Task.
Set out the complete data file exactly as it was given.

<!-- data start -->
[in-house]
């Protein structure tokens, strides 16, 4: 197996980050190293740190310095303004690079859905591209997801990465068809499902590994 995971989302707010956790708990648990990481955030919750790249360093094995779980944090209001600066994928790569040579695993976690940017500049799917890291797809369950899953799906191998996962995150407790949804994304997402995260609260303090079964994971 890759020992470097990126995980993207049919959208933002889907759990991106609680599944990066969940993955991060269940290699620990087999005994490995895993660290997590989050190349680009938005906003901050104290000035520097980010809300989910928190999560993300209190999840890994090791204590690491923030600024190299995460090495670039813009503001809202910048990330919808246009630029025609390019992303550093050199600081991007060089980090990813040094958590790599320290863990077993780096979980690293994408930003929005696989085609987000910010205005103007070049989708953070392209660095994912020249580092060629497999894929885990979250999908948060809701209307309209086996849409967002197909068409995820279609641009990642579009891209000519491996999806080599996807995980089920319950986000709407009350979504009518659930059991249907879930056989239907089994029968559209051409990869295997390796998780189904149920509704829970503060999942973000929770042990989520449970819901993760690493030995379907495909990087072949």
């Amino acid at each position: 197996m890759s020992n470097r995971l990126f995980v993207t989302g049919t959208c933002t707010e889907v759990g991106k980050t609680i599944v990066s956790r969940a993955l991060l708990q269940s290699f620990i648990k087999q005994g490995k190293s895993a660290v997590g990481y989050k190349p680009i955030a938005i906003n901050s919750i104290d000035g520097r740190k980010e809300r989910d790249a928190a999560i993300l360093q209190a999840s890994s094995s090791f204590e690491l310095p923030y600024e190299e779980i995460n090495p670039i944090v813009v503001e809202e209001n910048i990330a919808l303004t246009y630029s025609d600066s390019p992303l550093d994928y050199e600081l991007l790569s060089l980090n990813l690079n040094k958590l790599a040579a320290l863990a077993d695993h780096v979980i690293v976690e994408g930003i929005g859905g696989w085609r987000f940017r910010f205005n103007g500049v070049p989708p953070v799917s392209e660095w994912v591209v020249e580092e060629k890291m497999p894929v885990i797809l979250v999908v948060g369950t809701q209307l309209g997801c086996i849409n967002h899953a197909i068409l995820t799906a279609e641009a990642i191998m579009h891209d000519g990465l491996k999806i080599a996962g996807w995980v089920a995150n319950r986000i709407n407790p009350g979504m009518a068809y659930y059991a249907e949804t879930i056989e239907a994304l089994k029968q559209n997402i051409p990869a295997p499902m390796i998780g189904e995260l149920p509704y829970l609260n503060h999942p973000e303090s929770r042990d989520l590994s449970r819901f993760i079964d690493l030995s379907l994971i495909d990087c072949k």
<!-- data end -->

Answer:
[in-house]
């Protein structure tokens, strides 16, 4: 197996980050190293740190310095303004690079859905591209997801990465068809499902590994 995971989302707010956790708990648990990481955030919750790249360093094995779980944090209001600066994928790569040579695993976690940017500049799917890291797809369950899953799906191998996962995150407790949804994304997402995260609260303090079964994971 890759020992470097990126995980993207049919959208933002889907759990991106609680599944990066969940993955991060269940290699620990087999005994490995895993660290997590989050190349680009938005906003901050104290000035520097980010809300989910928190999560993300209190999840890994090791204590690491923030600024190299995460090495670039813009503001809202910048990330919808246009630029025609390019992303550093050199600081991007060089980090990813040094958590790599320290863990077993780096979980690293994408930003929005696989085609987000910010205005103007070049989708953070392209660095994912020249580092060629497999894929885990979250999908948060809701209307309209086996849409967002197909068409995820279609641009990642579009891209000519491996999806080599996807995980089920319950986000709407009350979504009518659930059991249907879930056989239907089994029968559209051409990869295997390796998780189904149920509704829970503060999942973000929770042990989520449970819901993760690493030995379907495909990087072949």
């Amino acid at each position: 197996m890759s020992n470097r995971l990126f995980v993207t989302g049919t959208c933002t707010e889907v759990g991106k980050t609680i599944v990066s956790r969940a993955l991060l708990q269940s290699f620990i648990k087999q005994g490995k190293s895993a660290v997590g990481y989050k190349p680009i955030a938005i906003n901050s919750i104290d000035g520097r740190k980010e809300r989910d790249a928190a999560i993300l360093q209190a999840s890994s094995s090791f204590e690491l310095p923030y600024e190299e779980i995460n090495p670039i944090v813009v503001e809202e209001n910048i990330a919808l303004t246009y630029s025609d600066s390019p992303l550093d994928y050199e600081l991007l790569s060089l980090n990813l690079n040094k958590l790599a040579a320290l863990a077993d695993h780096v979980i690293v976690e994408g930003i929005g859905g696989w085609r987000f940017r910010f205005n103007g500049v070049p989708p953070v799917s392209e660095w994912v591209v020249e580092e060629k890291m497999p894929v885990i797809l979250v999908v948060g369950t809701q209307l309209g997801c086996i849409n967002h899953a197909i068409l995820t799906a279609e641009a990642i191998m579009h891209d000519g990465l491996k999806i080599a996962g996807w995980v089920a995150n319950r986000i709407n407790p009350g979504m009518a068809y659930y059991a249907e949804t879930i056989e239907a994304l089994k029968q559209n997402i051409p990869a295997p499902m390796i998780g189904e995260l149920p509704y829970l609260n503060h999942p973000e303090s929770r042990d989520l590994s449970r819901f993760i079964d690493l030995s379907l994971i495909d990087c072949k």